For generations our grandmas, aunts, and moms have shared valuable lessons in cooking with us.
My aunt swears by the venerable, mystery-shrouded black magic of the Thanksgiving recipes scratched down on tattered yellow paper from our favorite womanly wizards of the kitchen. She worships these recipes.
I showed up to Thanksgiving a few hours early at my aunt’s house to renew my childhood memories of the celebrated, age-old, sacred meal and watch the lore unfold. She worships these recipes and moments. And so do I.
As preparation began, my wizardress of an aunt only briefly glanced at the ancient spell book to concoct our turkey, stuffing, cranberry sauce, and casseroles. She ignored the fine-print and quietly murmured incantations over her sorcery. I could only think how elevated the level of respect that we all have for these magical spells that stir up these ancient, spell-binding enchantments…and yet, she neglected the majority of these recipes. I asked why we herald these recipes so much yet don’t strictly follow the tried and true records for success. She responded, “We use them as a guide. So much is taste, smell, and texture. I don’t claim to be a good cook.” Immediately she splattered sautéed onions on the tablecloth, “Shit! I just made a mess.”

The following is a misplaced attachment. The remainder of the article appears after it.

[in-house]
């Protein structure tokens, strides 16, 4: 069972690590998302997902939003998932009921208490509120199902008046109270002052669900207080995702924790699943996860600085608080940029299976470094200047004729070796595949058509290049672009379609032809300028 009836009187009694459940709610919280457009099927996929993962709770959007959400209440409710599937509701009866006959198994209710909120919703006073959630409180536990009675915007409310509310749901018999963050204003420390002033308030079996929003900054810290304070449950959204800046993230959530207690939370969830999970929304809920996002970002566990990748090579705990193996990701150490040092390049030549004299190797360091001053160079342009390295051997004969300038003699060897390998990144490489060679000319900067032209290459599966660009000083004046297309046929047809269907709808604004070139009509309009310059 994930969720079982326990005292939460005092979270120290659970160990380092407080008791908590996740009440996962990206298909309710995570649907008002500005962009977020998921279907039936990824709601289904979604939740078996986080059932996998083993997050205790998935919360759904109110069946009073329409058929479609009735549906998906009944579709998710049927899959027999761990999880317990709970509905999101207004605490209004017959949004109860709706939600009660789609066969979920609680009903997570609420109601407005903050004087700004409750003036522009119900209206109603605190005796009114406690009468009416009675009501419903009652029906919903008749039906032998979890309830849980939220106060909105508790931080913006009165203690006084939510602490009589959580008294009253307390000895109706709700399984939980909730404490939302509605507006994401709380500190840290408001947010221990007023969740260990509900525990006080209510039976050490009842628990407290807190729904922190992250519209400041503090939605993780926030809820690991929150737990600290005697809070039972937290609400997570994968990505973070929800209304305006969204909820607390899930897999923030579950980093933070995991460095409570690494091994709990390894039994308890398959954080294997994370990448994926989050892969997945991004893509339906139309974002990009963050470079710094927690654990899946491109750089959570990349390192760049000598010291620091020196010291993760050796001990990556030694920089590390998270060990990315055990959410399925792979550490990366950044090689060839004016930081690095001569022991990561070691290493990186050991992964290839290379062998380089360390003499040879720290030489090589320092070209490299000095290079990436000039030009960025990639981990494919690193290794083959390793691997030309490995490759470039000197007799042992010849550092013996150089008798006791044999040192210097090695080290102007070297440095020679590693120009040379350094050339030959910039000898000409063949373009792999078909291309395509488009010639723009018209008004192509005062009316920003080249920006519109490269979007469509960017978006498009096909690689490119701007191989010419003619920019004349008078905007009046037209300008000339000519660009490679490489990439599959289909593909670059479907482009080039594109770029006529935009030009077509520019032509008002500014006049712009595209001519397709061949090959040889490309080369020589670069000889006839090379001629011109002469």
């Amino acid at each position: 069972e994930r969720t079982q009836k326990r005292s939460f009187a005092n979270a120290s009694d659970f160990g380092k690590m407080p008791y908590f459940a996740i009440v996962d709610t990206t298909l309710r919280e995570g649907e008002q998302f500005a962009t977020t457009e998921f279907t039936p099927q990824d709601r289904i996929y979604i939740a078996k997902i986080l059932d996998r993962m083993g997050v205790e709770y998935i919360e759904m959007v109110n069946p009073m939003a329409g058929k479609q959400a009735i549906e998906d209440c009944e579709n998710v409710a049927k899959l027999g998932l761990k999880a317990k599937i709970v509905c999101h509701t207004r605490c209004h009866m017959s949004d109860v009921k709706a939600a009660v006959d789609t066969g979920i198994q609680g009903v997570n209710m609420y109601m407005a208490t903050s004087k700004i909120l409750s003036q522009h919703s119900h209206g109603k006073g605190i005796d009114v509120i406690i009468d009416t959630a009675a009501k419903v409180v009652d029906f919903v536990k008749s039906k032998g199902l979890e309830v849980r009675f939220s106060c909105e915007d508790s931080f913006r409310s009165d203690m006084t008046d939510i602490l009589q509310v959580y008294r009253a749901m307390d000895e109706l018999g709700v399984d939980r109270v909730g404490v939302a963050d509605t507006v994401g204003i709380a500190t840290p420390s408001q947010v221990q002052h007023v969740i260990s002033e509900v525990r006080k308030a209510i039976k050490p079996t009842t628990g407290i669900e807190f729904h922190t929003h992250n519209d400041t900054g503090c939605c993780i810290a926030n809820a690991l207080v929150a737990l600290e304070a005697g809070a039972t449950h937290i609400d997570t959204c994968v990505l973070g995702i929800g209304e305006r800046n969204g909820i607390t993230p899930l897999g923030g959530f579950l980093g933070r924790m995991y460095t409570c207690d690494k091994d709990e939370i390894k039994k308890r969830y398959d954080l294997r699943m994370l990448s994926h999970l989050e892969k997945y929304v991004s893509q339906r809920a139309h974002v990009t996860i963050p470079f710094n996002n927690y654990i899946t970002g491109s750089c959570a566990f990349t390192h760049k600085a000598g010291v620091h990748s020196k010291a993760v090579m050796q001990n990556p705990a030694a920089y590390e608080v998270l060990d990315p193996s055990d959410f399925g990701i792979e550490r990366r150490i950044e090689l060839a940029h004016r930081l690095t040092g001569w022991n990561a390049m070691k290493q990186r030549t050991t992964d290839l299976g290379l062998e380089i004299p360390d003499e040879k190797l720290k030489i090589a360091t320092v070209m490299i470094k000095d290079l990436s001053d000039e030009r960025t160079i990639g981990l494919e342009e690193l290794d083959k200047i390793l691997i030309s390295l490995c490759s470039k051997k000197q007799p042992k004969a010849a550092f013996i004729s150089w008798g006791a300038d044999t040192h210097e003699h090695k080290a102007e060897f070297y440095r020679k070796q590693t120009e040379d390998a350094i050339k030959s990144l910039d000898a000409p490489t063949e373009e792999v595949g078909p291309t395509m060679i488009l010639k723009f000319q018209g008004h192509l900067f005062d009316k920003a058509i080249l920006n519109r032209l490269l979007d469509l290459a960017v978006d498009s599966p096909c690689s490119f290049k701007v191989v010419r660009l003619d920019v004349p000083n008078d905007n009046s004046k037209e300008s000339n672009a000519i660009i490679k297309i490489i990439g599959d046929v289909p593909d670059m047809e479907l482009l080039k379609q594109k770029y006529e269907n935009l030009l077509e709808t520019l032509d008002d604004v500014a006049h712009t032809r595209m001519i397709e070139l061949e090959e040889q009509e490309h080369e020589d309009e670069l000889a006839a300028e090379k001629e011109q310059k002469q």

Damn straight. Life is messy. And we have a sacred guide lined out for us: well-recorded history, family stories, dramatic failures, unlikely successes, and hysterical legends. The hope is not to repeat the same story over. We embrace differences and react and pivot as deviations come up. We look to our idols as a recipe, a guide, but we mix things up because, “So much is taste, smell, and texture.”